Rudbeckia is available in several varieties that typically range from yellow to orange. The most common rudbeckia is known as black-eyed Susan and grows profusely alone roadsides across much of rural America. Sometimes referred to as "bull's-eyes" by country folks, this flower has increased in popularity in recent years -- probably due to new hybrid plants with variegated petals resembling the blanket flower. Starting them from seed produces blooms the first season.
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Prepare a garden bed in a sunny location that receives six to eight hours of direct sunlight a day. Although organic-rich soil is preferred, rudbeckia tolerates a wide range of soil and is not particular as long as the soil is well drained.
Plant rudbeckia seeds in the spring once temperature remain above 21.1 degrees Celsius. Although the seeds will germinate in cooler temperatures, the Michigan State University notes that rusbeckia seeds germinate in five to 10 days when temperatures range from 21.1 to 23.8 degrees C.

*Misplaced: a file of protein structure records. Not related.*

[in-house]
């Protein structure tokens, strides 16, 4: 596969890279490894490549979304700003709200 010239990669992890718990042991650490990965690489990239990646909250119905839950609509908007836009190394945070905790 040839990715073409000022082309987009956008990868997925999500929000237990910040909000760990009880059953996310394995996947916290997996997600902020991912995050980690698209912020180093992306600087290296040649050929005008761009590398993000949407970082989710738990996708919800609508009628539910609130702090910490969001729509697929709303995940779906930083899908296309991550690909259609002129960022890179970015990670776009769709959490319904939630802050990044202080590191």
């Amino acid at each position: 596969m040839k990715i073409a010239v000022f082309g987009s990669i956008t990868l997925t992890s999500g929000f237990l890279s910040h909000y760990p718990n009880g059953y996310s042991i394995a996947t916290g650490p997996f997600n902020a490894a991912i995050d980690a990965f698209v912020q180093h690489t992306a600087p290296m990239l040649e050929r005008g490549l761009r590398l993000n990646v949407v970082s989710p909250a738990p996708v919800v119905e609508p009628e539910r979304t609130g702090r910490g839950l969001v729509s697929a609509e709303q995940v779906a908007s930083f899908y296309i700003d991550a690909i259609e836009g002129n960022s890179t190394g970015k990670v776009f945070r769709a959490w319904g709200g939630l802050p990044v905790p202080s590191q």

Sow the seeds lightly on the top of the soil and cover lightly. Seeds that are covered too heavily may not germinate.
Space seeds 6 to 8 inches apart and thin to 12 to 18 inches apart when they are 2 to 4 inches tall. These plants grow to 2 to 3 feet in height and require room to grow. Crowding them will result in reduced blooms.
Moisten with the spray attachment of your garden hose. Keep the seeds moist until seedlings emerge and gain enough height to withstand drier conditions.
Reduce watering gradually over the course of several weeks to allow rudbeckia to adjust to the natural growing conditions in your area. Once established, rudbeckia is drought-tolerant and does not require supplemental watering unless you experience excessive dry periods.
Tips and warnings
- Rudbeckia are available in both annual and perennials varieties. Check the label carefully when purchasing rudbeckia seeds.
- Fertilise perennial rudbeckia once in early spring as soon as new growth appears. Use any water-soluble fertiliser labelled for flowering plants.
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